In cinema, the practice is rife too. Each movie from the animation studio Pixar hides a character from their next film. The Toy Story films are weirdly laden with references to Stanley Kubrick’s horror The Shining, from the creepy iconic 1970s carpet, to the apposite name of a security camera in the Toy Story 3 – Overlook 237 – a reference to the Hotel, and its spookiest room. Even film posters are not immune to steganography. The one-sheet for Silence of the Lambs features the image of a skull on the back of a death’s head moth covering Jodie Foster’s mouth. Look carefully and you’ll see it’s actually composed of naked women – as indeed are the irises of the classic jazz-age cover of The Great Gatsby.

Books, DNA, films and Easter eggs: these are some of my favourite things. Which brings us to my book Creation. It was published in 2013, about the parallel sciences of origin of life research, and genetic engineering. I, like plenty of film nerds, have good recall for lines from movies. Simply for my own amusement, I always hide them in scripts, articles and books. Mostly these go unnoticed. Mostly. Creation has plenty, 20 at last count, some explicit, some merely a reference or paraphrase. In doing so, I had inadvertently hidden Easter eggs in a book in which I describe DNA Easter eggs. And thus the game was afoot. Creation is a book in two halves, and its gimmick is that both halves have their own cover, and are inverted, so you can read each from either direction. Many people asked me what happens in the middle of the paperback, to which the answer was, it contains the following text:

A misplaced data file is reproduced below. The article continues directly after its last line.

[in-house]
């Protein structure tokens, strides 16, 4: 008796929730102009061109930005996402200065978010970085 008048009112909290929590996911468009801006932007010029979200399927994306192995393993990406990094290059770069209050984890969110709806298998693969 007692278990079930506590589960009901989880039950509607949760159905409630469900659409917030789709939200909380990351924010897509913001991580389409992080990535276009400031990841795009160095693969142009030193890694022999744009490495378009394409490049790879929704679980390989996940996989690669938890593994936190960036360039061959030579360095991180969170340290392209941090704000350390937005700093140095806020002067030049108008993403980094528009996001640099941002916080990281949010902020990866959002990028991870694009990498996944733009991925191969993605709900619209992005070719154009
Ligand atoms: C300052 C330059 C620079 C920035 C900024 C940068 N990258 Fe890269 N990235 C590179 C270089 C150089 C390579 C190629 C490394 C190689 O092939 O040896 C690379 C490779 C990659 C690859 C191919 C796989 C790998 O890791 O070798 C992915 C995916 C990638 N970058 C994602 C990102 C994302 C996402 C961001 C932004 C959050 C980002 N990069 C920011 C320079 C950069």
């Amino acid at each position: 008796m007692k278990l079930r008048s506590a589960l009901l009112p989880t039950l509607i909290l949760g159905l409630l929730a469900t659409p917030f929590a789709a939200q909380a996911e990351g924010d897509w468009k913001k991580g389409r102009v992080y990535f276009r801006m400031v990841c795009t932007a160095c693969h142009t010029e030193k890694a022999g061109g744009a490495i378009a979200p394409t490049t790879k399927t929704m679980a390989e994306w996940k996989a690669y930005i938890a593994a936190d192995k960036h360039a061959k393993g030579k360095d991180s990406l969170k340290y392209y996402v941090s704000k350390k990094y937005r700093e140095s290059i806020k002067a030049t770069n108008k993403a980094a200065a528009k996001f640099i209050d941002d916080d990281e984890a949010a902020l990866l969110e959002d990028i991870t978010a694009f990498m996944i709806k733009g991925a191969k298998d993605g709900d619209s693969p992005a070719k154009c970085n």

TTCTAGCTGCTGTAGTGGTAGAGGTACTGCACCTAGCTGGCC
GGCGTGAGCTGCGTGAACATCTGCGTGCTGGTGAGCTGCGCC
AACGACATCGACGTGAGC

Using a standard DNA cipher described in the book revealed that that code spelt out this:

CREATI.NATVKD.TPENGVINGR.VPD.TC.M

The encryption I used doesn’t have O or U in it, but, my presumption was that anyone sharp enough to translate it would spot the full stop ‘CREATI.N’ stood in for an O, and the V in PENGVIN stood in for a U, and thus realise that it is an email address. We put it out on Twitter, and the first email arrived an hour later. The people who wrote to it were directed to a website, which contained a video. That film was a mock of the denouement of the Usual Suspects, in which (spoiler alert) the plot is revealed to be almost entirely unreliable by clues on a notice board. In my appallingly acted version, the instructions were given to hunt down my own watermarks, homages, and games: three quotations buried in the text.

A week later, four winners had all claimed their prizes, a stack of books from Penguin. They all found a line from “Life on Mars” by David Bowie. Two identified a made-up word from The Simpsons, and one a made-up creature from The Princess Bride. But in total the winners only found eight. The official hunt is over, but can you do better? Start at the very beginning. It’s a very good place to start.

Adam Rutherford is the author of Creation which has been shortlisted for the Wellcome Book Prize 2014